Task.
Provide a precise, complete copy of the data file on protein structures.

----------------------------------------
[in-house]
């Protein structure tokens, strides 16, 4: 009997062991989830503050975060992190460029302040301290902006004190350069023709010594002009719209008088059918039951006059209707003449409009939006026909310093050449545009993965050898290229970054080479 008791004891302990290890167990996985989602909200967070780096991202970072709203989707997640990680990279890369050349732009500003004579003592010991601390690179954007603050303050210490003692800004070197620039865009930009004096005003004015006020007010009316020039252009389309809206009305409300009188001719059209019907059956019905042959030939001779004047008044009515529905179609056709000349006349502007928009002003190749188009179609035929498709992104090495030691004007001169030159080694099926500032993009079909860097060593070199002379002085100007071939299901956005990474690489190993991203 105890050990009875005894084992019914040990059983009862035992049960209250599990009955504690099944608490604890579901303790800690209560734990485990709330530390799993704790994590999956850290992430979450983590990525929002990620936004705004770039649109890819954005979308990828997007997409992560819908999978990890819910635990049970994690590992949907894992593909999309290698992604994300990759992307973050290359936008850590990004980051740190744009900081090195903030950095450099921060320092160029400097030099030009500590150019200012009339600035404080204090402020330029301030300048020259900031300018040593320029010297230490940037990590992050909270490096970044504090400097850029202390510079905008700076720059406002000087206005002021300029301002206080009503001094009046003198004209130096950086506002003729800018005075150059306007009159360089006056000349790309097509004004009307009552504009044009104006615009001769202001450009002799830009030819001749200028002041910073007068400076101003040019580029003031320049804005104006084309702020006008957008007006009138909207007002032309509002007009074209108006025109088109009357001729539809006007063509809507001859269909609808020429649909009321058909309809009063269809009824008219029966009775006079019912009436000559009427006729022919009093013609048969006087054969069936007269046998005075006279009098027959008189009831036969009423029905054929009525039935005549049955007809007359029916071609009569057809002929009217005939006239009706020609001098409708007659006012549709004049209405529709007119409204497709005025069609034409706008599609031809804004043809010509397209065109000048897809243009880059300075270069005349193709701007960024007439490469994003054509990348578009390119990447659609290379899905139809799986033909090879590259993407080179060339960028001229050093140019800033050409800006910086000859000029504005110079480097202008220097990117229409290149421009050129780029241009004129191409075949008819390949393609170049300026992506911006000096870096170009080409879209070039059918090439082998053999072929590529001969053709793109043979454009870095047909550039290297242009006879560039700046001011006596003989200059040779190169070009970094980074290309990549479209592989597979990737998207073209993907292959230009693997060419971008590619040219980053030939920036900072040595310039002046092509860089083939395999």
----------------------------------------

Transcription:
[in-house]
């Protein structure tokens, strides 16, 4: 009997062991989830503050975060992190460029302040301290902006004190350069023709010594002009719209008088059918039951006059209707003449409009939006026909310093050449545009993965050898290229970054080479 008791004891302990290890167990996985989602909200967070780096991202970072709203989707997640990680990279890369050349732009500003004579003592010991601390690179954007603050303050210490003692800004070197620039865009930009004096005003004015006020007010009316020039252009389309809206009305409300009188001719059209019907059956019905042959030939001779004047008044009515529905179609056709000349006349502007928009002003190749188009179609035929498709992104090495030691004007001169030159080694099926500032993009079909860097060593070199002379002085100007071939299901956005990474690489190993991203 105890050990009875005894084992019914040990059983009862035992049960209250599990009955504690099944608490604890579901303790800690209560734990485990709330530390799993704790994590999956850290992430979450983590990525929002990620936004705004770039649109890819954005979308990828997007997409992560819908999978990890819910635990049970994690590992949907894992593909999309290698992604994300990759992307973050290359936008850590990004980051740190744009900081090195903030950095450099921060320092160029400097030099030009500590150019200012009339600035404080204090402020330029301030300048020259900031300018040593320029010297230490940037990590992050909270490096970044504090400097850029202390510079905008700076720059406002000087206005002021300029301002206080009503001094009046003198004209130096950086506002003729800018005075150059306007009159360089006056000349790309097509004004009307009552504009044009104006615009001769202001450009002799830009030819001749200028002041910073007068400076101003040019580029003031320049804005104006084309702020006008957008007006009138909207007002032309509002007009074209108006025109088109009357001729539809006007063509809507001859269909609808020429649909009321058909309809009063269809009824008219029966009775006079019912009436000559009427006729022919009093013609048969006087054969069936007269046998005075006279009098027959008189009831036969009423029905054929009525039935005549049955007809007359029916071609009569057809002929009217005939006239009706020609001098409708007659006012549709004049209405529709007119409204497709005025069609034409706008599609031809804004043809010509397209065109000048897809243009880059300075270069005349193709701007960024007439490469994003054509990348578009390119990447659609290379899905139809799986033909090879590259993407080179060339960028001229050093140019800033050409800006910086000859000029504005110079480097202008220097990117229409290149421009050129780029241009004129191409075949008819390949393609170049300026992506911006000096870096170009080409879209070039059918090439082998053999072929590529001969053709793109043979454009870095047909550039290297242009006879560039700046001011006596003989200059040779190169070009970094980074290309990549479209592989597979990737998207073209993907292959230009693997060419971008590619040219980053030939920036900072040595310039002046092509860089083939395999």